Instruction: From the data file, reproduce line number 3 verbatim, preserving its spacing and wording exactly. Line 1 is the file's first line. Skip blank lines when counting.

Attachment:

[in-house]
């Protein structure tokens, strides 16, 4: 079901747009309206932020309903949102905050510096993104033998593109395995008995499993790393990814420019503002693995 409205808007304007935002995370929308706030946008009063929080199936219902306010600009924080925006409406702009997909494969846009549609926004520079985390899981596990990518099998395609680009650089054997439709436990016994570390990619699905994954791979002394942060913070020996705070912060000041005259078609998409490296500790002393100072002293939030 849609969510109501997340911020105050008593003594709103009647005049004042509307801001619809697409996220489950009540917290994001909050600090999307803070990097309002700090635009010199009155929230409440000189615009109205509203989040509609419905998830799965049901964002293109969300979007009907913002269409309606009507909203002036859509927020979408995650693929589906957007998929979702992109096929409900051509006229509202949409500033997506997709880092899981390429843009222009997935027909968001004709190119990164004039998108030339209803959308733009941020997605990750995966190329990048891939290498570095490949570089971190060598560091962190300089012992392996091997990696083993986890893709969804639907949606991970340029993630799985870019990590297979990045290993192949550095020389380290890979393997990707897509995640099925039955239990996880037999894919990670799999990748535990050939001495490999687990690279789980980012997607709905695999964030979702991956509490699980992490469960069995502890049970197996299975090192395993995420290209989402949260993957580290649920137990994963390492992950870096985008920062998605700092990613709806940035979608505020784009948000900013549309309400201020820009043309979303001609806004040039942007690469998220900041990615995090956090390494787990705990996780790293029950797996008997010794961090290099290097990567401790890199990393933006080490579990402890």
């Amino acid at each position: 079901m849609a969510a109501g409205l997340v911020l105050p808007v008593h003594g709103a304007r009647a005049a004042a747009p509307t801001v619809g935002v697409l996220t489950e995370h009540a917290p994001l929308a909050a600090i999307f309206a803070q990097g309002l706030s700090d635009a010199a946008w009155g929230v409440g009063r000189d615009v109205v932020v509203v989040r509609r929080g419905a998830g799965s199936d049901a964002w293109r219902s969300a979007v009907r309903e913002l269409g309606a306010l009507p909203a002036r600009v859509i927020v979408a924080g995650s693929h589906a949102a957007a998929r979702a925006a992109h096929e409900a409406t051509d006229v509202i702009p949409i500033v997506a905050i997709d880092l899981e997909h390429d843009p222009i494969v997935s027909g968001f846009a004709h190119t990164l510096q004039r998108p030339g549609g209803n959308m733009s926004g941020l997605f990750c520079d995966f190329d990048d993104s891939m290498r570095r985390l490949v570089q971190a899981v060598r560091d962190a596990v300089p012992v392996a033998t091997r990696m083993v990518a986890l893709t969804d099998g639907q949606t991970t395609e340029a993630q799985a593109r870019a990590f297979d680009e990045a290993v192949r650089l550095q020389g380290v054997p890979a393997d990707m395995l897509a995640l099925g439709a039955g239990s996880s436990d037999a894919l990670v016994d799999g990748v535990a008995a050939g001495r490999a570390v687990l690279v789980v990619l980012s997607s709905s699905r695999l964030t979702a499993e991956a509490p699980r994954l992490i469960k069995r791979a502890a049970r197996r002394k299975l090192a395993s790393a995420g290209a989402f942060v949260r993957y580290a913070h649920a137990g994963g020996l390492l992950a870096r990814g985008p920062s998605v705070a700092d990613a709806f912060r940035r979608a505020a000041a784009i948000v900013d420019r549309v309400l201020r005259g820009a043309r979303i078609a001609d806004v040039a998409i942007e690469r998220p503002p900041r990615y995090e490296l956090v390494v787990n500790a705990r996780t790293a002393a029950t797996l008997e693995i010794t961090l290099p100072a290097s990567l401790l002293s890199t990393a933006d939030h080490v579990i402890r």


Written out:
């Amino acid at each position: 079901m849609a969510a109501g409205l997340v911020l105050p808007v008593h003594g709103a304007r009647a005049a004042a747009p509307t801001v619809g935002v697409l996220t489950e995370h009540a917290p994001l929308a909050a600090i999307f309206a803070q990097g309002l706030s700090d635009a010199a946008w009155g929230v409440g009063r000189d615009v109205v932020v509203v989040r509609r929080g419905a998830g799965s199936d049901a964002w293109r219902s969300a979007v009907r309903e913002l269409g309606a306010l009507p909203a002036r600009v859509i927020v979408a924080g995650s693929h589906a949102a957007a998929r979702a925006a992109h096929e409900a409406t051509d006229v509202i702009p949409i500033v997506a905050i997709d880092l899981e997909h390429d843009p222009i494969v997935s027909g968001f846009a004709h190119t990164l510096q004039r998108p030339g549609g209803n959308m733009s926004g941020l997605f990750c520079d995966f190329d990048d993104s891939m290498r570095r985390l490949v570089q971190a899981v060598r560091d962190a596990v300089p012992v392996a033998t091997r990696m083993v990518a986890l893709t969804d099998g639907q949606t991970t395609e340029a993630q799985a593109r870019a990590f297979d680009e990045a290993v192949r650089l550095q020389g380290v054997p890979a393997d990707m395995l897509a995640l099925g439709a039955g239990s996880s436990d037999a894919l990670v016994d799999g990748v535990a008995a050939g001495r490999a570390v687990l690279v789980v990619l980012s997607s709905s699905r695999l964030t979702a499993e991956a509490p699980r994954l992490i469960k069995r791979a502890a049970r197996r002394k299975l090192a395993s790393a995420g290209a989402f942060v949260r993957y580290a913070h649920a137990g994963g020996l390492l992950a870096r990814g985008p920062s998605v705070a700092d990613a709806f912060r940035r979608a505020a000041a784009i948000v900013d420019r549309v309400l201020r005259g820009a043309r979303i078609a001609d806004v040039a998409i942007e690469r998220p503002p900041r990615y995090e490296l956090v390494v787990n500790a705990r996780t790293a002393a029950t797996l008997e693995i010794t961090l290099p100072a290097s990567l401790l002293s890199t990393a933006d939030h080490v579990i402890r």